Side 2 opens with more generic Airplane and more wah, as Balin works out on the tambourine-shaking ode to freedom “If You Feel.”

Kantner’s classic title track marches to martial beat. The bandleader foresees the yuppie apocalypse in the pages of a science fiction novel:

Soon you’ll attain the stability you strive for
In the only way that it’s granted
In a place among the fossils of our time

(Kantner borrowed from the post-apocalyptic novel “The Chrysalids.”)

“It’s trying to make the point that science fiction is politics, and politics is science fiction,” Kantner later explained.

“Ice Cream Phoenix” has Kaukonen returning to the scarcity of time, with Slick providing a surreal vocal interlude.

The rocker “Greasy Heart” finds Slick in full badass mode, dispensing advice in a jumble of words straight out of Lewis Carrol. “Don’t ever change, people,” she warns. “Your face will hit the fan.” It’s a slap at cosmetic beauty and plastic people — a la “Plastic Fantastic Lover.” “It sounds like I’m pointing fingers, but (I was) living it,” the former model has said.

“The House on Pooneil Corners” concludes the album with a scalding dose of acid rock. The title and the familiar amp-shaking feedback that begins the song suggest it’s a mirror-image sequel to “The Ballad of You & Me & Pooneil” from “Baxter’s.” Kaukonen, Casady and Dryden slash and burn their way through as Slick’s Middle Eastern-influenced vocals summon the darkness.

Lyricists Balin and Kantner’s vision is distinctly apocalyptic:

Everything someday will be gone except silence
Earth will be quiet again
Seas from clouds will wash off the ashes of violence
Left as the memory of men
There will be no survivor my friend

Truth in advertising: The cover of “Crown of Creation” showed the band caught up in a mushroom-shaped cloud. The h-bomb, Kantner said, is our civilization’s technological crown — and the thermonuclear holocaust one very possible outcome seen from the badlands of 1968.


Comments

  1. Kermit miles says:

    There is no more to be said, you nailed it completely! BRAVO!!!

  2. Expertly written, Abel. It’s amazing to put the first three Airplane albums with Grace in their historical context. ‘Surrealistic Pillow’ is a pure Summer of Love soundtrack, while ‘After Bathing At Baxter’s’ finds them in full Zappa/Mothers psychedelic mode. Both of those in ’67, which overall seemed like a positive year, despite situations around the country and the world. But 1968, which began with the Tet Offensive and seemed to just go downhill from there, was an unbelievably morbid year, from the assassinations of RFK and MLK to the race riots to the escalation in Vietnam to the chaos at the Democratic National Convention. And ‘Crown Of Creation’ seemed to reflect that darkness in all its grooves. Even something as innocuous as laughter has a violent end (“you’ll laugh so hard you crack the walls,” “break China laughing”). Most of the bands were more serious with their output that year, but I think only the Airplane could’ve captured the anger and angst that permeated the fearful populous of 1968.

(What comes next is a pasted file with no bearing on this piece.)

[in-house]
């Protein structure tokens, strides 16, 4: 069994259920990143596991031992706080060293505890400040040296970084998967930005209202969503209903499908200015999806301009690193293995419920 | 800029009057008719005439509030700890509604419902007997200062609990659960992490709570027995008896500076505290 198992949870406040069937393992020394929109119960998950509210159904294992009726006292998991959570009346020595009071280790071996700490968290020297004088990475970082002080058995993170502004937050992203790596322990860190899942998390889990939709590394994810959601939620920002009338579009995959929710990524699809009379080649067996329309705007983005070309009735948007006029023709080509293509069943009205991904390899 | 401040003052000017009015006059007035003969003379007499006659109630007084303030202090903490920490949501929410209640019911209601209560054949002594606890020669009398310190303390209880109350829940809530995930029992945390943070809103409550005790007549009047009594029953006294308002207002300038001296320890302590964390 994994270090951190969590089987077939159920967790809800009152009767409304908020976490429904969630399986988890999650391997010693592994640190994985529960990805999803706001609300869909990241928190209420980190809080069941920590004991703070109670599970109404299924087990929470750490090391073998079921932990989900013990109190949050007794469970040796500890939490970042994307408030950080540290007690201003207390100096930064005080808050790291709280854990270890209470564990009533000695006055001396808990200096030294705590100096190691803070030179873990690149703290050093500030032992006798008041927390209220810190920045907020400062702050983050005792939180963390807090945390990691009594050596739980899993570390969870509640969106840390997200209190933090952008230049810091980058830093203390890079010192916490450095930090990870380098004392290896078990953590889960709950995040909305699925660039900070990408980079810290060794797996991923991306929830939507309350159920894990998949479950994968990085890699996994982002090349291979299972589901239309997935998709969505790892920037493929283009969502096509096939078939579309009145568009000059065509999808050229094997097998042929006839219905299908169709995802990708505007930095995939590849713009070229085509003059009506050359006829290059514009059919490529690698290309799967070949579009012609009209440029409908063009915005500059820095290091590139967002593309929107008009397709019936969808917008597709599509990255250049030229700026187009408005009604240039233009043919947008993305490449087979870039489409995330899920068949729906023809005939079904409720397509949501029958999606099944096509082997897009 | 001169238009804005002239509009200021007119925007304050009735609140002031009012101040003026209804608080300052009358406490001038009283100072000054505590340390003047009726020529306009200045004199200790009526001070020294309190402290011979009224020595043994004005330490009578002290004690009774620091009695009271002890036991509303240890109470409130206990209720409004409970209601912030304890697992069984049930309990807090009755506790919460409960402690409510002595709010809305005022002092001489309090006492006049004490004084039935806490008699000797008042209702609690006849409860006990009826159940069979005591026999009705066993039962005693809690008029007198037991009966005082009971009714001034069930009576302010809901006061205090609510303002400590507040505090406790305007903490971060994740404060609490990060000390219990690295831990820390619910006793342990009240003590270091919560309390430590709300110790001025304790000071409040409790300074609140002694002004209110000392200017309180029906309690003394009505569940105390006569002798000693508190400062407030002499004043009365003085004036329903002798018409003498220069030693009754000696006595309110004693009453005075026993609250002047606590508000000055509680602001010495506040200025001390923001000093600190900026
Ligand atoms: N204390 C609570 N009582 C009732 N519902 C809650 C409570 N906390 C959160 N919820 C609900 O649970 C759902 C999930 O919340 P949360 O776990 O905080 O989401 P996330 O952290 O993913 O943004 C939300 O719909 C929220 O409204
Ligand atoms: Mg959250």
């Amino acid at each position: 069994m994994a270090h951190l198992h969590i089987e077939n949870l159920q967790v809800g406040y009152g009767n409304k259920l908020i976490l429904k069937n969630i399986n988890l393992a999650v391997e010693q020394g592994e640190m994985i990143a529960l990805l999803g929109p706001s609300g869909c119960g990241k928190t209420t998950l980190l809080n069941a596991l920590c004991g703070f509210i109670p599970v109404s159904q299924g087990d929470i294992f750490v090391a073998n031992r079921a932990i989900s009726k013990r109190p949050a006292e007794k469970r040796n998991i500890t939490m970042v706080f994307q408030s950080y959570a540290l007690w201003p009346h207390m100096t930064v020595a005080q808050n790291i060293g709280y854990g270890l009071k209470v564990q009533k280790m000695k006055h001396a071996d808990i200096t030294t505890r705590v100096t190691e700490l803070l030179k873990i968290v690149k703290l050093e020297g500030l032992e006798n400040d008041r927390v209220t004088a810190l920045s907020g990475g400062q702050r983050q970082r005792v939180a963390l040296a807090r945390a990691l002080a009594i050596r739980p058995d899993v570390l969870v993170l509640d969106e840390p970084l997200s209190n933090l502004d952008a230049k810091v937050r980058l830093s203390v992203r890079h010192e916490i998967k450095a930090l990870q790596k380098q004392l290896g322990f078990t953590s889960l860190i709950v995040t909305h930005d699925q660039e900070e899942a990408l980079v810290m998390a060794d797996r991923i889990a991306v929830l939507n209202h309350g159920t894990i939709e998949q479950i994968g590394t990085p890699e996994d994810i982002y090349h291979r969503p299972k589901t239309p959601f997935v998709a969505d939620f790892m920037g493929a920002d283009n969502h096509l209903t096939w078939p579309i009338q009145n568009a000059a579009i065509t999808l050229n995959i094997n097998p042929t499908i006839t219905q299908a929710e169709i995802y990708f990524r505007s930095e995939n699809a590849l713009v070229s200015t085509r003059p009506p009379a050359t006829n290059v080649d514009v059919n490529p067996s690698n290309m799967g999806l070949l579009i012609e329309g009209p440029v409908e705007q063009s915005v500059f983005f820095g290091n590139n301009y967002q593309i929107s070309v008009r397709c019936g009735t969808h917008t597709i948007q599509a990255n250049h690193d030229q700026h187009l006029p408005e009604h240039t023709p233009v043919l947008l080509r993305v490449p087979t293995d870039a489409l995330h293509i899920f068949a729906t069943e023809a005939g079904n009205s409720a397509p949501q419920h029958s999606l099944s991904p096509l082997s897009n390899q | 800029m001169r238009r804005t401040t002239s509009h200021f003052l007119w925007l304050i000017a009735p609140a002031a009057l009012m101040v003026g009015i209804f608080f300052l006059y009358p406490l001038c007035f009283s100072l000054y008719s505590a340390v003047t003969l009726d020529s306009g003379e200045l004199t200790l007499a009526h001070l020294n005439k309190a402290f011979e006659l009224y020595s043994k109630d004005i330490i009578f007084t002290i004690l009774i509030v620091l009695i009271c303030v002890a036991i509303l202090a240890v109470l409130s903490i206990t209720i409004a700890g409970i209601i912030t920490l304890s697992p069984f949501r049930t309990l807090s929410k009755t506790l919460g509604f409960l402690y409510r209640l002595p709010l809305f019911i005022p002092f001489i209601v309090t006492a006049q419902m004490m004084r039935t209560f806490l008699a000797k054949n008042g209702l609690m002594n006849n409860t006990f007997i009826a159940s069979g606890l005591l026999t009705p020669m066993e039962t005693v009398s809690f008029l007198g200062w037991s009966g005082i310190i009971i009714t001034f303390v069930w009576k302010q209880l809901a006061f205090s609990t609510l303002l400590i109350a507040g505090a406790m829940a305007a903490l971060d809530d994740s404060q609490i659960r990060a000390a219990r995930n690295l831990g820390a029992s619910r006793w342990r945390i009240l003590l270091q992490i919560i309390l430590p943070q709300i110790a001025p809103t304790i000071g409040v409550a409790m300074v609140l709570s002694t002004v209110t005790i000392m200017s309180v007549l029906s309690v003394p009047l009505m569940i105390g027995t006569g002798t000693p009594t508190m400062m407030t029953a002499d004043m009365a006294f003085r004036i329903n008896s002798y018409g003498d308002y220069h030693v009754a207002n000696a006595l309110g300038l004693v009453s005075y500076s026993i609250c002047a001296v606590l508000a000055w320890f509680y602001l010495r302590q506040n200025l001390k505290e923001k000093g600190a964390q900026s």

The Great Society was dead (LBJ’s vision of the future and Grace’s former band).

  3. I think the Airplane peaked with Surrealistic Pillow, although Bless Its Pointed Little Head comes in a very close second for me. Lather was always one of my favorites, but it would have worked better on the album had it followed Share a little Joke, a song I think could have been much, much better had its pace not been so hurky, jerky and had Grace and Marty done some harmonizing.

    I’ve always thought the Airplane should have done more love songs in the vain of Today and High Flying Bird using Marty and Grace to create a sort of electric Nelson Eddy/Jeannette MacDonald. The band really missed the boat in not developing those two in more duets. Do I sound old fashioned? Maybe I am because Triad, the anthem to infidelity, never sounded good to me as a song or a lifestyle no matter who was singing it.